§ 5.53 p.m.
I beg to second the Amendment.
I, too, feel that "First come, first served" is a fair principle, and that if we are to induce producers to bring forward the requisite number of pigs, they must expect every fairness. It is due to people of energy and foresight who get their contracts in early that they should get the full benefit of that foresight.
§ 5.54 p.m.
§ Mr. Ramsbotham
One of the Subsections of this new Clause provides that no pigs can be transferred except in the circumstances specified in a statement embodied in the notice published under Subsection (1) of the new Clause. I understand that the intention of this Amendment is to provide in the Bill that one of the specified circumstances shall be that no pigs offered shall be transferred if pigs under an offer nominating the same curer, but made subsequently, have not been transferred—in other words, "First come, first served." I am afraid there are very grave practical difficulties in the way of accepting this Amendment. In the first place, I would like to point out that the Amendment does not make it clear when the offer is made. Are we to 1974 understand that the offer is made when the producer despatches it? If so, the board will not know when the offer was made. Or is it made when it is received by the board? This would make the time dependent on postal facilities.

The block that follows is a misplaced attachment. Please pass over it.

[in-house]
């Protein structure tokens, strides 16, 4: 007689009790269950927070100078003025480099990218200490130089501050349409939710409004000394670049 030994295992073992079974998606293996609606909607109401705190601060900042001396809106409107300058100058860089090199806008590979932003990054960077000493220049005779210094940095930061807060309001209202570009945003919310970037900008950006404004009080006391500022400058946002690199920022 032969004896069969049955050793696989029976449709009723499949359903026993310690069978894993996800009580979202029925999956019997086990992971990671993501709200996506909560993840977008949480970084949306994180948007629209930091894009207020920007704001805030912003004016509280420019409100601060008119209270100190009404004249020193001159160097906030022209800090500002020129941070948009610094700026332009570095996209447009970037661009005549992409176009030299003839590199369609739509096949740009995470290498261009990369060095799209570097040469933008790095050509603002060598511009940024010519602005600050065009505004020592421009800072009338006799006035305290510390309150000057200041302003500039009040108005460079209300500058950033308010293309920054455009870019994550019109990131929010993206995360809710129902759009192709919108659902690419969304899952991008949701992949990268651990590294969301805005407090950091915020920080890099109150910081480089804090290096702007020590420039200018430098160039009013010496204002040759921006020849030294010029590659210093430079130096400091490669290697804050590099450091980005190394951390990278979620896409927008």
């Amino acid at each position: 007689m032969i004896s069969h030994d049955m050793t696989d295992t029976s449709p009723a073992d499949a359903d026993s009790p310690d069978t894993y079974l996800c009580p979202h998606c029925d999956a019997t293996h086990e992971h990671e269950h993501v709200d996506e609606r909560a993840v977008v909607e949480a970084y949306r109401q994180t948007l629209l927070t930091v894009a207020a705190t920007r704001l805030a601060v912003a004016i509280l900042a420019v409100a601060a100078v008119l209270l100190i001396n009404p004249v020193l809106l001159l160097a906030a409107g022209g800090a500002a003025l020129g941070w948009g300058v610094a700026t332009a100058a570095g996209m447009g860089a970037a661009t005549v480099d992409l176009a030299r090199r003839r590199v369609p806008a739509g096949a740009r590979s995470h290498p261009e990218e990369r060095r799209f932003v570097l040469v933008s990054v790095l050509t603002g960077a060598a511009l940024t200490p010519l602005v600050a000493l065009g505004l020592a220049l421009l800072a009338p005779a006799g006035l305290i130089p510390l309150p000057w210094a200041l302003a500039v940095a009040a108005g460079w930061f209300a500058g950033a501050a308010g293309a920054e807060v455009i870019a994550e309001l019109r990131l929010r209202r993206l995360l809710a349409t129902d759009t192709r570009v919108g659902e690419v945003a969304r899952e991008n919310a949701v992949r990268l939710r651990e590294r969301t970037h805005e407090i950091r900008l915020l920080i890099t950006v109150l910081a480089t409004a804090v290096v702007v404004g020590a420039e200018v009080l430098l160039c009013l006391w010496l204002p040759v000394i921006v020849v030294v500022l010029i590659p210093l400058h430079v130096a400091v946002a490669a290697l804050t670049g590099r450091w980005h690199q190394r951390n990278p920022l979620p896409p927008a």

§ Mr. Ramsbotham
Moreover, this Amendment, placing its emphasis upon the time of the contract, would take no account of the different weight classes of pigs, and it would be a great mistake if the Pigs Board had to transfer a contract for Class I pigs, of from 7 to 8½ score, to a curer who only wanted another class of pig, simply because the Class I producer was next on the list for transfer. That would be a most unreasonable and intolerable consequence of the Amendment. Then again, suppose there are two producers, each of them situated within, say, five miles of a Yorkshire factory. It would probably be immaterial from the point of view of the scheme and the board's arrangements whether the one or the other was selected for transference of some pigs to, say, a curer in Wiltshire. But let a different example be taken. Take the case of a producer in Suffolk and a producer in Shropshire, both of whom have nominated a curer in Suffolk. If it were necessary to transfer pigs from one of those two producers to a factory in Birmingham, it would obviously be to the advantage of the scheme as a whole that the Shropshire producer's pigs should be so transferred. The proposed Amendment might make this impossible. The Amendment would gravely damage the capability of the board to secure the best, cheapest, and most economic transport arrangements, which is a major consideration, and I think that if the hon. Member considers that result of the Amendment, he will not seriously press it.
§ Amendment to the proposed Clause negatived.
§ Clause added to the Bill.